April 23, 2024
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WalletHub Study: Maryland ranks #18 for US drug problems

With the White House sending mixed messages about how it plans to deal with drug abuse, establishing a commission to study the Opioid epidemic yet proposing to cut the Office of National Drug Control Policy’s budget by 95%, the personal-finance website WalletHub today released a study on the States with the Biggest Drug Problems in 2017 to highlight the areas that stand to be most affected.

This study compares the 50 states and the District in terms of 15 key metrics, ranging from arrest and overdose rates to Opioid prescriptions and meth-lab incidents per capita. You can find some highlights below.

States with the Biggest Drug Problems

1  District of Columbia                   11 New Hampshire
2  Vermont                                12 West Virginia
3  Colorado                               13 New York
4  Delaware                               14 Indiana
5  Rhode Island                           15 Louisiana
6  Oregon                                 16 Missouri
7  Connecticut                            17 Maine
8  Arizona                                18 Maryland
9  Massachusetts                          19 Washington
10 Michigan                               20 North Carolina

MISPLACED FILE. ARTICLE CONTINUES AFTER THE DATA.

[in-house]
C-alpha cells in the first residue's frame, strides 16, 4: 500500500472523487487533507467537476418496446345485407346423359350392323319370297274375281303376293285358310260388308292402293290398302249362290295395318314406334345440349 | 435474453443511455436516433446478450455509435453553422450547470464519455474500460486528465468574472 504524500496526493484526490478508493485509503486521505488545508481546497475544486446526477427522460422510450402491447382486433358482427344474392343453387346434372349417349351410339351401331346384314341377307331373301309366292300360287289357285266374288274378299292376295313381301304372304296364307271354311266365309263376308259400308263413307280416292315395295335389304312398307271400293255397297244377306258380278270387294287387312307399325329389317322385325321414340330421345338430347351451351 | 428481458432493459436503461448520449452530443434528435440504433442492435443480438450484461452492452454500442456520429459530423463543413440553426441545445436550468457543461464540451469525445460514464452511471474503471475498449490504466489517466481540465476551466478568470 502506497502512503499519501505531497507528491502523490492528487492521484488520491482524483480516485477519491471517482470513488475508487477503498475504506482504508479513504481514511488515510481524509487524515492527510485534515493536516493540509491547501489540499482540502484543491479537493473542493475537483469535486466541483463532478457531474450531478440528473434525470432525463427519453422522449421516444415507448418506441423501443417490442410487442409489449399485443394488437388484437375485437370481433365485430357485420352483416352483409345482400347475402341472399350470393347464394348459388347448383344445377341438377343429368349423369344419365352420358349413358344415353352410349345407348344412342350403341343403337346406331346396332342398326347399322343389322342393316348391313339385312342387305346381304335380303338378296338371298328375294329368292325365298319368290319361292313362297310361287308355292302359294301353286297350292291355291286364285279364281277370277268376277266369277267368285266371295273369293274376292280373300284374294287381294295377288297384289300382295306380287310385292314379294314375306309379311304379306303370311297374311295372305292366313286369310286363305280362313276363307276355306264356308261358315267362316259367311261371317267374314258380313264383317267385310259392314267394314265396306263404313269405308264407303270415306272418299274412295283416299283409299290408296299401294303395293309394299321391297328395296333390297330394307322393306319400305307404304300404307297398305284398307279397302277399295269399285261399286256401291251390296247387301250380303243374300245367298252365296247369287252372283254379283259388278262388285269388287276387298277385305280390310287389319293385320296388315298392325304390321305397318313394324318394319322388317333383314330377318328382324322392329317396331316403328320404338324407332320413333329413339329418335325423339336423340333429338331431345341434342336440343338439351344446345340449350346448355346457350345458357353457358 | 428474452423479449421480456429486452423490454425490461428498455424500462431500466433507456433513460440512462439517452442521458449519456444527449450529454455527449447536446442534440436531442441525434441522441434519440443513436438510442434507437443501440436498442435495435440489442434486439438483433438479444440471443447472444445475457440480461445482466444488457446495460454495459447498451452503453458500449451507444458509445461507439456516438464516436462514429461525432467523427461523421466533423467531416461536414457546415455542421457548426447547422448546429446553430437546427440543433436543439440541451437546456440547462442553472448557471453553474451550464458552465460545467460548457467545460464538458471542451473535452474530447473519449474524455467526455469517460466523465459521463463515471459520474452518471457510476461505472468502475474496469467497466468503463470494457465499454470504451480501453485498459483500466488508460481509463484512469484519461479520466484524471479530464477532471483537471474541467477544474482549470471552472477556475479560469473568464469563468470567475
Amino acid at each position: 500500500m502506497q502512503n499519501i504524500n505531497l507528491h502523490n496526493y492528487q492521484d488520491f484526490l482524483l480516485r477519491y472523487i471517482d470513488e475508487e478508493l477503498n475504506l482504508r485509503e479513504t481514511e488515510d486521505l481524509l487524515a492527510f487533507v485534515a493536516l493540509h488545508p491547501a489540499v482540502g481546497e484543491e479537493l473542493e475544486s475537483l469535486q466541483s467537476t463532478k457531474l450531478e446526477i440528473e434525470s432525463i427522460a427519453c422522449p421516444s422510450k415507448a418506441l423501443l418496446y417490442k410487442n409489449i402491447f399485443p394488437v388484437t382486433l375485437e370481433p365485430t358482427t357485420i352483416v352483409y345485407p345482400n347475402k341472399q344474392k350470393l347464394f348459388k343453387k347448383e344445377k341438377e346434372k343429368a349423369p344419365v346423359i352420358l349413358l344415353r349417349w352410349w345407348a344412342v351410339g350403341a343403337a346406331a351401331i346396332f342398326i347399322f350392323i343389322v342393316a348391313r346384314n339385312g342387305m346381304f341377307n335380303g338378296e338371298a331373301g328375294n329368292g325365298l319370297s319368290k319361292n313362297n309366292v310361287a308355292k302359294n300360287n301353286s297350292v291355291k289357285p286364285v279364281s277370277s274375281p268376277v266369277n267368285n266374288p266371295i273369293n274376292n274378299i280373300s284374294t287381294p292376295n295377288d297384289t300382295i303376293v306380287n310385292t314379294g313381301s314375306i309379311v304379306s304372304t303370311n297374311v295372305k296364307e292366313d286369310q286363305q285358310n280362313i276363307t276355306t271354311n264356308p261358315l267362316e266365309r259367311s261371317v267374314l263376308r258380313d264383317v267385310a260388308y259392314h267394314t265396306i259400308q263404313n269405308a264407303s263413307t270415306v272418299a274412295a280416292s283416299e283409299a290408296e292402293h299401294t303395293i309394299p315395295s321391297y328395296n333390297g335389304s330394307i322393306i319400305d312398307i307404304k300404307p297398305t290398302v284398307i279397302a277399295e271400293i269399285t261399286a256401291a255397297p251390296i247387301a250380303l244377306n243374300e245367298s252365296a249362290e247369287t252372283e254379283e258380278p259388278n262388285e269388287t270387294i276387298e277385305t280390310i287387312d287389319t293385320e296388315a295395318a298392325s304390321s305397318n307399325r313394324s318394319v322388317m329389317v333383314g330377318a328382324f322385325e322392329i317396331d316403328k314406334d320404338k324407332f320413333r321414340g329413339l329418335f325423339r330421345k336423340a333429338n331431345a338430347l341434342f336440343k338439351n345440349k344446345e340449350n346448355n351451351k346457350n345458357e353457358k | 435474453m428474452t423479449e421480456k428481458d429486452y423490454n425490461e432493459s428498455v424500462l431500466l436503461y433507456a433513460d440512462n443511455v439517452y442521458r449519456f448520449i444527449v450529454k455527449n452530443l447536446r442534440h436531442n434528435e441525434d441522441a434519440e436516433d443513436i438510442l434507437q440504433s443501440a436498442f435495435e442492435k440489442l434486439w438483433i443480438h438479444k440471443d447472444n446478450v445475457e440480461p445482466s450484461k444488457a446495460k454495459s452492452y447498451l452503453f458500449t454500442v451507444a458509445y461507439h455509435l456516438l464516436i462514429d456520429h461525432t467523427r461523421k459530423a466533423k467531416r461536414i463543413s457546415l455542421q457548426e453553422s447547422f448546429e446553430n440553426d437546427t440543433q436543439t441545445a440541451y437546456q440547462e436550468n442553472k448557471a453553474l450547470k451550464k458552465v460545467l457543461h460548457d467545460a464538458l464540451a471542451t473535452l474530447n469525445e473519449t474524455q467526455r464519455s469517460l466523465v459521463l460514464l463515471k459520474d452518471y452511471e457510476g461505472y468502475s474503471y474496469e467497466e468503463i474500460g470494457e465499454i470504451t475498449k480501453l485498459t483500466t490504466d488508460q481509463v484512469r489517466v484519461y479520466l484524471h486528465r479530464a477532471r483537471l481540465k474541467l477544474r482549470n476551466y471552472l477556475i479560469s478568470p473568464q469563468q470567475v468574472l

Key Stats:
Alabama has 142.9 opioid pain reliever prescriptions for every 100 residents, leading the nation. On the other end of the spectrum, there are 52.0 opioid prescriptions for every 100 Hawaiians.

West Virginia has 42 drug overdose deaths for every 100,000 residents. That is six times more than Nebraska, which has the fewest overdose deaths, at 7 per 100,000 residents.

Colorado has the highest percentage of teens who used illicit drugs in the past month, at 14.58 percent. That is 2.5 times higher than in Iowa, which has the lowest rate (6.31 percent).

New Jersey has the highest percentage of teens who have been offered, sold or given an illegal drug on school property, at 30.70 percent. That is 2.6 times higher than in Iowa (11.90 percent), the state with the lowest rate.

Colorado has the highest percentage of adults who used illicit drugs in the past month, at 17.06 percent, topping South Dakota’s low (5.76 percent) by 2.8 times.

At 16.50 percent, the percentage of New Mexico teens who  tried marijuana before age 13 is 4.3 times higher than in Utah (3.70 percent), where teens are least likely to do so.

Nearly 9 out of every 1,000 South Dakotans have been arrested for a drug violation, which is the country’s highest rate. Vermont, at the low end, has just over 1 drug arrest per 1,000 residents.

The District of Columbia has the highest percentage of adults who needed but didn’t receive treatment for illicit drug use in the past year, at 3.21 percent. That is 1.5 times higher than in Wyoming (1.83 percent), which has the lowest rate.

To view the full report and learn about drug abuse in your state, please visit:

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